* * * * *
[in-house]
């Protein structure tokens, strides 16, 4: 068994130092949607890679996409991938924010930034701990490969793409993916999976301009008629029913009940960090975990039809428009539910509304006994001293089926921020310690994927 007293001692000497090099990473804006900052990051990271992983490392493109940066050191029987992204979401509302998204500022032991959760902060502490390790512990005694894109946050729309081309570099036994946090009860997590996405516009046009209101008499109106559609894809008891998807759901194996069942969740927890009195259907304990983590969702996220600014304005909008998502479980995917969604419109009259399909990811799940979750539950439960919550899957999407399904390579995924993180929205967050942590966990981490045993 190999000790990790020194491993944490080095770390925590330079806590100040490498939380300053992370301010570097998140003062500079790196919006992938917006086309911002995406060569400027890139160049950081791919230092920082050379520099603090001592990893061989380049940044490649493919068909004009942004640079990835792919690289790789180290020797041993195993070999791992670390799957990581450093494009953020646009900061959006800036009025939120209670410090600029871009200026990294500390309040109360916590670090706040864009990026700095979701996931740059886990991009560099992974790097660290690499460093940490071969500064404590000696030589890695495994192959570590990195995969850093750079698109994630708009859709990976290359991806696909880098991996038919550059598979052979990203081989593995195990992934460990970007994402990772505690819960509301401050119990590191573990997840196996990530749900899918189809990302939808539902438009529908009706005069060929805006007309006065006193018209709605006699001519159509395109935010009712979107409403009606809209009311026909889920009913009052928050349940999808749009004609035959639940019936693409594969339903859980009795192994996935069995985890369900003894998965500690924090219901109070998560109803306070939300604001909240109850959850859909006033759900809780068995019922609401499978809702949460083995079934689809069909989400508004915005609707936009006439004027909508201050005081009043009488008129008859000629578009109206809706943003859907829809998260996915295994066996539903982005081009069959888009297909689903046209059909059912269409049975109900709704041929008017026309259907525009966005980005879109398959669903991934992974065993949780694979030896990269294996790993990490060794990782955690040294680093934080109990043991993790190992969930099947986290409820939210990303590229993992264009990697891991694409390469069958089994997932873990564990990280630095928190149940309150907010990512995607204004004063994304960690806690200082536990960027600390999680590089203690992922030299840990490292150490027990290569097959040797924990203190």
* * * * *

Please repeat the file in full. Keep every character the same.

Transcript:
[in-house]
């Protein structure tokens, strides 16, 4: 068994130092949607890679996409991938924010930034701990490969793409993916999976301009008629029913009940960090975990039809428009539910509304006994001293089926921020310690994927 007293001692000497090099990473804006900052990051990271992983490392493109940066050191029987992204979401509302998204500022032991959760902060502490390790512990005694894109946050729309081309570099036994946090009860997590996405516009046009209101008499109106559609894809008891998807759901194996069942969740927890009195259907304990983590969702996220600014304005909008998502479980995917969604419109009259399909990811799940979750539950439960919550899957999407399904390579995924993180929205967050942590966990981490045993 190999000790990790020194491993944490080095770390925590330079806590100040490498939380300053992370301010570097998140003062500079790196919006992938917006086309911002995406060569400027890139160049950081791919230092920082050379520099603090001592990893061989380049940044490649493919068909004009942004640079990835792919690289790789180290020797041993195993070999791992670390799957990581450093494009953020646009900061959006800036009025939120209670410090600029871009200026990294500390309040109360916590670090706040864009990026700095979701996931740059886990991009560099992974790097660290690499460093940490071969500064404590000696030589890695495994192959570590990195995969850093750079698109994630708009859709990976290359991806696909880098991996038919550059598979052979990203081989593995195990992934460990970007994402990772505690819960509301401050119990590191573990997840196996990530749900899918189809990302939808539902438009529908009706005069060929805006007309006065006193018209709605006699001519159509395109935010009712979107409403009606809209009311026909889920009913009052928050349940999808749009004609035959639940019936693409594969339903859980009795192994996935069995985890369900003894998965500690924090219901109070998560109803306070939300604001909240109850959850859909006033759900809780068995019922609401499978809702949460083995079934689809069909989400508004915005609707936009006439004027909508201050005081009043009488008129008859000629578009109206809706943003859907829809998260996915295994066996539903982005081009069959888009297909689903046209059909059912269409049975109900709704041929008017026309259907525009966005980005879109398959669903991934992974065993949780694979030896990269294996790993990490060794990782955690040294680093934080109990043991993790190992969930099947986290409820939210990303590229993992264009990697891991694409390469069958089994997932873990564990990280630095928190149940309150907010990512995607204004004063994304960690806690200082536990960027600390999680590089203690992922030299840990490292150490027990290569097959040797924990203190």